– Sarah Dunlap (August, 2013)

          

 

photo (historical)
Old Baptist Church
Stereograph card
c.1871
Cape Ann Museum Library & Archive

The church was sold to group of Gloucester Catholics, who moved it to Prospect Street in 1855 and established St. Ann's Parish.

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publication
1862 Cape Ann Advertiser 4.18.1862
Procter Brothers
4.18.1862
Newspaper clipping
Cape Ann Advertiser
Collection of Fred and Stephanie Buck

"LANE'S PAINTINGS were distributed on Saturday last among the subscribers, as follows: Harbor Scene, – Thaddeus Friend. View of Bear Island, – George Marsh. Good Harbor Beach, – Mrs. J. H. Stacy. Fancy Sketch, – Capt. Charles Fitz. Scene at Town Parish, – J. H. Johnson, Salem. Beach Scene, – Pattillo & Center. View near Done Fudging, – Ripley Ropes, Salem."

Image: Collection of Fred and Stephanie Buck
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map
1851 Map of the Towns of Gloucester and Rockport (detail of Gloucester Harbor)
H. F. Walling
1851
44 x 34 in.
Henry Francis Walling, Map of the Towns of Gloucester and Rockport, Essex Co. Massachusetts. Philadelphia, A. Kollner, 1851
Cape Ann Museum Library & Archive

"Map of the Towns of Gloucester and Rockport, Massachusetts. H.F. Walling, Civil Engineer. John Hanson, Printer. 1851. Population of Gloucester in 1850 7,805. Population of Rockport in 1850 3,213."

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Although in his 1852 Gloucester Harbor, Lane painted the Second Baptist Church to look like Italian brick, this building was in fact clad in New England clapboard, of an unknown but perhaps reddish color. It was the second Baptist church built in Gloucester, the first being just up Pleasant Street and visible in the same painting as the white steeple to the left. The second Baptist Church was designed by Gridley J.F. Bryant of Boston (the same architect who twenty years later would design Gloucester's City Hall) and was dedicated the year before, in March 1851. The minister at the time of the 1852 painting was Miles Sanford.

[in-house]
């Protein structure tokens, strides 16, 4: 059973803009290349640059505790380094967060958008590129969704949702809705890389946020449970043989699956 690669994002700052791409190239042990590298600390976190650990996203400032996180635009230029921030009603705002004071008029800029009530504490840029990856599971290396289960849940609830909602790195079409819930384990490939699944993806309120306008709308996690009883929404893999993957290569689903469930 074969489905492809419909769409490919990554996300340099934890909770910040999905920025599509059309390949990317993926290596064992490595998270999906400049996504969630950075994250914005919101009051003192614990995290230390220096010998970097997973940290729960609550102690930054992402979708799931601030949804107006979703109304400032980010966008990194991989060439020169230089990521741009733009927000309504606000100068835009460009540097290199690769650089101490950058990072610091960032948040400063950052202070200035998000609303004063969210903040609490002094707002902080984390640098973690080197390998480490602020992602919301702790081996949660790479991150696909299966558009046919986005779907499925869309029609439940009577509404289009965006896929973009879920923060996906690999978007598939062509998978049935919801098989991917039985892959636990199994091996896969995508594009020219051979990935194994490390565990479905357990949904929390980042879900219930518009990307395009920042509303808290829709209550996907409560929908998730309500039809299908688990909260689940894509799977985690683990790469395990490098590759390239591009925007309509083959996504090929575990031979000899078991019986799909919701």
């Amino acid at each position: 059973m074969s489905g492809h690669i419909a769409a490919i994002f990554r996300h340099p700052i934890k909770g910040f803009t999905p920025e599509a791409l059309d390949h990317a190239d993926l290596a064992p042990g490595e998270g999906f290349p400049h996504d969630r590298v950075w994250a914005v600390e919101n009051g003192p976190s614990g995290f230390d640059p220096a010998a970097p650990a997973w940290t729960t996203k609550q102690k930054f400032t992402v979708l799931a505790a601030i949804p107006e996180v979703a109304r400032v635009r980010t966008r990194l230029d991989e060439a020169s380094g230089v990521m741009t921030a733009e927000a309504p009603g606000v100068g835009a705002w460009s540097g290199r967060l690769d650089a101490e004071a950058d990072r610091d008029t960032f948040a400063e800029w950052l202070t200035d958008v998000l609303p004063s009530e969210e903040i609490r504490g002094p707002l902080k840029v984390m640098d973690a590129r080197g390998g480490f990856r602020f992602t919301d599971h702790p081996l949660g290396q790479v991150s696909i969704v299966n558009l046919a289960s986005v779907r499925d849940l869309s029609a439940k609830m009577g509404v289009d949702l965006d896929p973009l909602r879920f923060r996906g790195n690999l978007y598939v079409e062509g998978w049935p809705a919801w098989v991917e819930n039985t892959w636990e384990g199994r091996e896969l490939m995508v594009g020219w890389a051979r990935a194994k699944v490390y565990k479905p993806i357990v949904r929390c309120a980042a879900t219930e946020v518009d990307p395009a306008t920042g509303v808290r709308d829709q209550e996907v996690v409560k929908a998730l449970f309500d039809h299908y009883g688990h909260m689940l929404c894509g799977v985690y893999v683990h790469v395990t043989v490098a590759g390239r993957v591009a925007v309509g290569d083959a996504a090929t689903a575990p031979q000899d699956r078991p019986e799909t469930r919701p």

The church replaced a tavern on land directly across the street from Lane's childhood home. Lane never painted his old house, sold out of the family in 1839, but its location is often near the center of canvases of the harbor. In Gloucester Harbor, 1852 (inv. 38) painting at CAM, it was in the cluster of wooden houses partially covering the wall of the second Baptist church, to the right of the ship's mast. It was here that the young Nathaniel Rogers Lane played, ate the legendary and hypothetical "apple of Peru" to cause his lameness, learned the shoemaker's trade, and drew his early sketches of boats and sails. The site of the Lane house is now occupied by the old Gloucester Cooperative Bank building at 85 Middle Street. 

This Baptist Church burned in December 1869, and was replaced in 1871 by the third Baptist church to stand on Pleasant Street, which in turn was torn down in 1966 to create a parking lot. But the large granite block used as its front step now forms the bottom of the pathway from the parking lot on Rogers Street up to the stone Fitz Henry Lane house.

Current address: Parking lot on Pleasant Street between Middle and Warren Streets, opposite the Cape Ann Museum.

 – Sarah Dunlap  (August, 2013)

photo (historical)
Second Baptist Church
John Heywood
c.1865
Stereograph card
Cape Ann Museum Library & Archive